Yuan J, Yamamoto K, Covelli D, Tauhiduzzaman M, Arif T, Gershman IS, Veldhuis SC, Fox-Rabinovich GS (2016) Tribo-films control in adaptive TiAlCrSiYN/TiAlCrN multilayer PVD coating by accelerating the initial machining conditions. Surf Coat Technol 294:54–61CrossRefGoogle Scholar
  23. 23.
    Aramesh M, Montazeri S, Veldhuis SC (2018) A novel treatment for cutting tools for reducing the chipping and improving tool life during machining of Inconel 718. Wear 414–415:79–88CrossRefGoogle Scholar
  24. 24.
    Krook M, Recina V, Karlsson B (2005) Material properties affecting the machinability of Inconel 718, Superalloys 718, 625, 706 Var. Deriv., 613–627Google Scholar
  25. 25.
    Thakur DG, Ramamoorthy B, Vijayaraghavan L (2012) Effect of cutting parameters on the degree of work hardening and tool life during high-speed machining of Inconel 718. Int J Adv Manuf Technol 59(5–8):483–489Google Scholar
  26. 26.
    Zamani M (2017) Al-Si Cast Alloys-Microstructure and Mechanical Properties at Ambient and Elevated Temperatures. Jönköping University, School of EngineeringGoogle Scholar
  27. 27.
    Abedi HR, Fareghi A, Saghafian H, Kheirandish SH (2010) Sliding wear behavior of a ferritic – pearlitic ductile cast iron with different nodule count. Wear 268(3–4):622–628CrossRefGoogle Scholar
  28. 28.
    Sequoia E, Sugishita J (1981) The effect of cast iron graphites on friction and wear performance: II: variables influencing graphite film formation. Wear 68(1):7–20Google Scholar
  29. 29.
    Devillez A, Schneider F, Dominiak S, Dudzinski D, Larrouquere D (2007) Cutting forces and wear in dry machining of Inconel 718 with coated carbide tools. Wear 262(7–8):931–942CrossRefGoogle Scholar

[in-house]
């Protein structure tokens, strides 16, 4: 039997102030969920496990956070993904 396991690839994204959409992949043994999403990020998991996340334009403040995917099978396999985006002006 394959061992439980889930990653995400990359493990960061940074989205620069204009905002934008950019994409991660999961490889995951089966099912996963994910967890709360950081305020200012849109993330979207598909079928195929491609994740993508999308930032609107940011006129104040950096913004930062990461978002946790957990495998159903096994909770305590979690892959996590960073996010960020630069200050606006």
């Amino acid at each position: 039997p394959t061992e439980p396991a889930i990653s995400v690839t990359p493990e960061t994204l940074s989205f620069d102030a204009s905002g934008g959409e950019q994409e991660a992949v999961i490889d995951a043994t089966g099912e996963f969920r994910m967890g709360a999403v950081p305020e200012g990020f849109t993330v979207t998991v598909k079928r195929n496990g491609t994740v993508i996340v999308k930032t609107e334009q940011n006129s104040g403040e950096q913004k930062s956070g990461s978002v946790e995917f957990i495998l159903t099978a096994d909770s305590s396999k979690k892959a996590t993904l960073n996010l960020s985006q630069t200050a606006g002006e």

30. 30.
    Thellaputta GR, Chandra PS, Rao CSP (2017) Machinability of nickel based superalloys: a review. Mater Today Proc 4(2):3712–3721CrossRefGoogle Scholar
  31. 31.
    Keller BP, Nelson SE, Walton KL, Ghosh TK, Tompson RV, Loyalka SK (2015) Total hemispherical emissivity of Inconel 718. Nucl Eng Des 287:11–18CrossRefGoogle Scholar
  32. 32.
    Zhang S, Li JF, Wang YW (2012) Tool life and cutting forces in end milling Inconel 718 under dry and minimum quantity cooling lubrication cutting conditions. J Clean Prod 32:81–87Google Scholar
  33. 33.
    Duong X, Mayer JRR, Balazinski M (2016) Initial tool wear behavior during machining of titanium metal matrix composite ( TiMMCs ). Int J Refract Met Hard Mater 60:169–176CrossRefGoogle Scholar
  34. 34.
    Tripathi K, Gyawali G, Lee SW (2017) Graphene coating via chemical vapor deposition for improving friction and wear of gray cast iron at interfaces. ACS Appl Mater Interfaces 9(37):32336–32351Google Scholar
  35. 35.
    Bhatt A, Attia H, Vargas R, Thomson V (2010) Wear mechanisms of WC coated and uncoated tools in finish turning of Inconel 718. Tribiol Int 43(5–6):1113–1121CrossRefGoogle Scholar
  36. 36.
    Ghani JA, Che Haron CH, Kasim MS, Sulaiman MA, Tomadi SH (2016) Wear mechanism of coated and uncoated carbide cutting tool in machining process. J. Mater. Res. 31(13):1873–1879Google Scholar
  37. 37.
    Zhu D, Zhang X, Ding H (2013) Tool wear characteristics in machining of nickel-based superalloys. Int J Mach Tools Manuf 64:60–77CrossRefGoogle Scholar
  38. 38.
    Hao Z, Gao D, Fan Y, Han R (2011) New observations on tool wear mechanism in dry machining Inconel718. Int J Mach Tools Manuf 51(12):973–979CrossRefGoogle Scholar
  39. 39.
    Ren X, Liu Z (2016) Influence of cutting parameters on work hardening behavior of surface layer during turning superalloy Inconel 718. Int J Adv Manuf Technol 86(5–8):2319–2327CrossRefGoogle Scholar

Copyright information

© Springer-Verlag London Ltd., part of Springer Nature 2018

Authors and Affiliations

  • Saharnaz Montazeri
    • 1
    Email author
  • Maryam Aramesh
    • 1
  • Stephen C. Veldhuis
    • 1
  1. 1.McMaster Manufacturing Research Institute (MMRI), Department of Mechanical EngineeringMcMaster UniversityHamiltonCanada

Personalised recommendations